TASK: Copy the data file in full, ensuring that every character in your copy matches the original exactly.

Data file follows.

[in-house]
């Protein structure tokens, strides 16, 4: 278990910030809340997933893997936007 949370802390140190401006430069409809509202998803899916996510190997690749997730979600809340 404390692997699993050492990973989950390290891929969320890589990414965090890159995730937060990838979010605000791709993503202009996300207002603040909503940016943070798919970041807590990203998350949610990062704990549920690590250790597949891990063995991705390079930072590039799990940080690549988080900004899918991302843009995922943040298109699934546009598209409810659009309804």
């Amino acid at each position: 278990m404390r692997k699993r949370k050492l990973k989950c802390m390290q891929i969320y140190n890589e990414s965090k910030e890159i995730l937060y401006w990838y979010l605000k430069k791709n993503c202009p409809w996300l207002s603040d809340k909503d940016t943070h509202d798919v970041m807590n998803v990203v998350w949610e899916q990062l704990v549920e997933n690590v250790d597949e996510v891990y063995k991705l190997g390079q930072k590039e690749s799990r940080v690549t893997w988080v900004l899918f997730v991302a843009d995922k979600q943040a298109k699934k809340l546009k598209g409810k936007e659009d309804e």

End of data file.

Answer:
[in-house]
């Protein structure tokens, strides 16, 4: 278990910030809340997933893997936007 949370802390140190401006430069409809509202998803899916996510190997690749997730979600809340 404390692997699993050492990973989950390290891929969320890589990414965090890159995730937060990838979010605000791709993503202009996300207002603040909503940016943070798919970041807590990203998350949610990062704990549920690590250790597949891990063995991705390079930072590039799990940080690549988080900004899918991302843009995922943040298109699934546009598209409810659009309804």
């Amino acid at each position: 278990m404390r692997k699993r949370k050492l990973k989950c802390m390290q891929i969320y140190n890589e990414s965090k910030e890159i995730l937060y401006w990838y979010l605000k430069k791709n993503c202009p409809w996300l207002s603040d809340k909503d940016t943070h509202d798919v970041m807590n998803v990203v998350w949610e899916q990062l704990v549920e997933n690590v250790d597949e996510v891990y063995k991705l190997g390079q930072k590039e690749s799990r940080v690549t893997w988080v900004l899918f997730v991302a843009d995922k979600q943040a298109k699934k809340l546009k598209g409810k936007e659009d309804e």